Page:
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Statesville Has Improved Dental Clinic
The developed, enlarged dental clinic housed in the Iredell County Health Department has opened its doors.
After seven months of reconstruction, the clinic has started providing services to county residents who are 18 years and younger.
The clinic serves an average of 325 patients a month. During the first year in the new clinic, health-department officials expect the number of patient visits to increase by 40 percent, said Susan Johnson, the director of Nursing and Clinical Services. She said, "Our goal with the children and adults is to restore our patients to a good state of oral health. We want to take care of basic dental needs because those are the things that cause pain and other health issues."
Gerri Howell, an assistant dental supervisor who has worked for the health department for 18 years, stated that the first week kept the clinic staff full of activity.
She said that however, being busier means that they are providing much-needed services to more individuals.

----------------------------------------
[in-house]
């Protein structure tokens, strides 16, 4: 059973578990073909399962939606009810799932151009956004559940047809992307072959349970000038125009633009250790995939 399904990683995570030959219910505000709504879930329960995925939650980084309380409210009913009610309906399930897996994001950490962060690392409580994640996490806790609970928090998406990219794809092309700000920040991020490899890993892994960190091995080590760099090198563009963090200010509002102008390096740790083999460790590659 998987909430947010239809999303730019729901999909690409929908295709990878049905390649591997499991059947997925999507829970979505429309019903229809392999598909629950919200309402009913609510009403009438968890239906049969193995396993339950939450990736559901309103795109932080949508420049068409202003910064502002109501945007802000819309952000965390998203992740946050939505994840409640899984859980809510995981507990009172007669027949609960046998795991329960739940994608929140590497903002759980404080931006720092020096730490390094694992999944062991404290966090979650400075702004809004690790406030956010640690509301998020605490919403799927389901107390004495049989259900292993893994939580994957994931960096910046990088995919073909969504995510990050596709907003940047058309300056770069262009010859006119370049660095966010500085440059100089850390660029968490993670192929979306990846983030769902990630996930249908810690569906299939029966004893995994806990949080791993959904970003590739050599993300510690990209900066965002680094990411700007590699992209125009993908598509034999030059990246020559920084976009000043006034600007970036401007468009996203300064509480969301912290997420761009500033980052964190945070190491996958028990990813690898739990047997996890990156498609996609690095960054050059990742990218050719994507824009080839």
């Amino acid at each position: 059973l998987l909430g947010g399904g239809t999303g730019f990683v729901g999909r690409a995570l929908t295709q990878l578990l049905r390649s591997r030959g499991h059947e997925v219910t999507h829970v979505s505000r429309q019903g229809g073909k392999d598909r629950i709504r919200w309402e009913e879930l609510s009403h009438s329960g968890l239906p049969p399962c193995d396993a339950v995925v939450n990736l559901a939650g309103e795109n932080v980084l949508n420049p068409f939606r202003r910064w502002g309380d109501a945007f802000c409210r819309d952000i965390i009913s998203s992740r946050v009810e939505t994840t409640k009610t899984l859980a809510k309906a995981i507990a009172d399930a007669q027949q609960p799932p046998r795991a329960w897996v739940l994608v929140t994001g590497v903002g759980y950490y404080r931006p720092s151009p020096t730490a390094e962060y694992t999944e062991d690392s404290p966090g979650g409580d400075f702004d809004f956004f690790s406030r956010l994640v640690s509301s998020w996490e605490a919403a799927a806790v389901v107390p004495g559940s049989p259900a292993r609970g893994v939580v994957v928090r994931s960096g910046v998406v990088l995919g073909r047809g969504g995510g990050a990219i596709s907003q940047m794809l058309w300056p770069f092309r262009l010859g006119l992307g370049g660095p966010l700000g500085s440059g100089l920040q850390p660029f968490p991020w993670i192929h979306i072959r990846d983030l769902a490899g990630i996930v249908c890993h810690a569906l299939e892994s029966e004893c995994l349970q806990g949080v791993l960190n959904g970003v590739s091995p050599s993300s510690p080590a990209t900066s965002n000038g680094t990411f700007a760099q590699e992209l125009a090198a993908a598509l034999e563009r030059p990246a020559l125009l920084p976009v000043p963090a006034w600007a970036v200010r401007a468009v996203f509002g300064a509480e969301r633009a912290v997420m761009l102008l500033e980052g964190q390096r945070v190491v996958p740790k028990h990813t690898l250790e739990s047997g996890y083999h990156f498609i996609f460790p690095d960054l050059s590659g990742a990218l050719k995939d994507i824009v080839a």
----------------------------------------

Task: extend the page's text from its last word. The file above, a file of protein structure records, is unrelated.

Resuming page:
She said, "We got a lot more room, which means we can see more patients. There's definitely a need for dental care in the county."
Based on countywide and statewide surveys and evaluations, health officials recognized that the requirement for dental care was increasing, and access to care was an obstruction for some residents.
Paying for dental care was the No. 2 unmet requirement in the county, according to the 2006 Human Service Needs Study conducted by the United Way of Iredell County.
In 2008, the clinic plans to extend its services to a limited number of adults since "the need for dental care in adults is just as high as it is in children," Johnson said.
From Jan. 1 to June 30 of this year, there were 1,956 dental visits. According to Johnson, about 70 percent of those patients make use of Medicaid; 10 percent paid 80 percent or less of the cost; 19 percent had private insurance; and 1 percent paid the full cost of treatment.
For those who cannot manage to pay for regular fees, the health department offers a sliding-scale fee based on income and family size. She said, "We see there is a tremendous need for dental care in Iredell County, and there's even more of a need for dental care among economically disadvantaged."
The entire cost of the project is close to $600,000, which contains salaries of the dentists and further staffers for the first year.
Construction and equipment costs were half of the full amount.
According to Johnson, the clinic will in due course become self-supporting with no local tax dollars paying for every day operations.
In order to be self-sufficient, it would have to bring in an adequate amount of revenue through Medicaid, insurance and private pay to cover expenses.